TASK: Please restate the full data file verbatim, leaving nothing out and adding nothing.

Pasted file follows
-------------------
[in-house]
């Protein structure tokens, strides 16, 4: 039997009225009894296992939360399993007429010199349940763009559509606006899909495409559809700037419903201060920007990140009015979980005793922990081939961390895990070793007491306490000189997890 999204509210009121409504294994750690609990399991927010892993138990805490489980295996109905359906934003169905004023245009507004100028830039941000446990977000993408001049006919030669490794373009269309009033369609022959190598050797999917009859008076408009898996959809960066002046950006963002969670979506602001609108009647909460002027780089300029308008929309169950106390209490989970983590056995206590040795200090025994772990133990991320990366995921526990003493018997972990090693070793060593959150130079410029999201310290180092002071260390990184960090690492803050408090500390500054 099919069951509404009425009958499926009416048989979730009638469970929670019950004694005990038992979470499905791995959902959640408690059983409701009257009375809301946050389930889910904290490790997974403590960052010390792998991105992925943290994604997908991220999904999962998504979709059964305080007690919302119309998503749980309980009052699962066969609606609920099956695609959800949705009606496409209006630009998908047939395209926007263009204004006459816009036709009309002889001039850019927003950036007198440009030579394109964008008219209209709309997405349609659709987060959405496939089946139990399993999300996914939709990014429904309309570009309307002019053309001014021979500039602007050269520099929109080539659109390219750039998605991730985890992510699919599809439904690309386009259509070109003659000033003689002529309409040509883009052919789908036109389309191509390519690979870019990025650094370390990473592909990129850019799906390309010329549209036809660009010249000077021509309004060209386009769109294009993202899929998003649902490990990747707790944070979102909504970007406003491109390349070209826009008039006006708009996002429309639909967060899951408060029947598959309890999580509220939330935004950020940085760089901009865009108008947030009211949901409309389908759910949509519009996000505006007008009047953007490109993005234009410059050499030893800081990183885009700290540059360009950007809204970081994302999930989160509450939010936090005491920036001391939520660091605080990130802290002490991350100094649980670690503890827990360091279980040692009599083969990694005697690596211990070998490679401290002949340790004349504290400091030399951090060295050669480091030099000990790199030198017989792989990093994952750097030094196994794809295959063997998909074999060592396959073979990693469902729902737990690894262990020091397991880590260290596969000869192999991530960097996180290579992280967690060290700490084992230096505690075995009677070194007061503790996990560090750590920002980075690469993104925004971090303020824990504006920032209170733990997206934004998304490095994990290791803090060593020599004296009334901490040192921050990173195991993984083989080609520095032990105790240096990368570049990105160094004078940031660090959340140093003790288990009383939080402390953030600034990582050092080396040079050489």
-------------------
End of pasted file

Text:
[in-house]
């Protein structure tokens, strides 16, 4: 039997009225009894296992939360399993007429010199349940763009559509606006899909495409559809700037419903201060920007990140009015979980005793922990081939961390895990070793007491306490000189997890 999204509210009121409504294994750690609990399991927010892993138990805490489980295996109905359906934003169905004023245009507004100028830039941000446990977000993408001049006919030669490794373009269309009033369609022959190598050797999917009859008076408009898996959809960066002046950006963002969670979506602001609108009647909460002027780089300029308008929309169950106390209490989970983590056995206590040795200090025994772990133990991320990366995921526990003493018997972990090693070793060593959150130079410029999201310290180092002071260390990184960090690492803050408090500390500054 099919069951509404009425009958499926009416048989979730009638469970929670019950004694005990038992979470499905791995959902959640408690059983409701009257009375809301946050389930889910904290490790997974403590960052010390792998991105992925943290994604997908991220999904999962998504979709059964305080007690919302119309998503749980309980009052699962066969609606609920099956695609959800949705009606496409209006630009998908047939395209926007263009204004006459816009036709009309002889001039850019927003950036007198440009030579394109964008008219209209709309997405349609659709987060959405496939089946139990399993999300996914939709990014429904309309570009309307002019053309001014021979500039602007050269520099929109080539659109390219750039998605991730985890992510699919599809439904690309386009259509070109003659000033003689002529309409040509883009052919789908036109389309191509390519690979870019990025650094370390990473592909990129850019799906390309010329549209036809660009010249000077021509309004060209386009769109294009993202899929998003649902490990990747707790944070979102909504970007406003491109390349070209826009008039006006708009996002429309639909967060899951408060029947598959309890999580509220939330935004950020940085760089901009865009108008947030009211949901409309389908759910949509519009996000505006007008009047953007490109993005234009410059050499030893800081990183885009700290540059360009950007809204970081994302999930989160509450939010936090005491920036001391939520660091605080990130802290002490991350100094649980670690503890827990360091279980040692009599083969990694005697690596211990070998490679401290002949340790004349504290400091030399951090060295050669480091030099000990790199030198017989792989990093994952750097030094196994794809295959063997998909074999060592396959073979990693469902729902737990690894262990020091397991880590260290596969000869192999991530960097996180290579992280967690060290700490084992230096505690075995009677070194007061503790996990560090750590920002980075690469993104925004971090303020824990504006920032209170733990997206934004998304490095994990290791803090060593020599004296009334901490040192921050990173195991993984083989080609520095032990105790240096990368570049990105160094004078940031660090959340140093003790288990009383939080402390953030600034990582050092080396040079050489």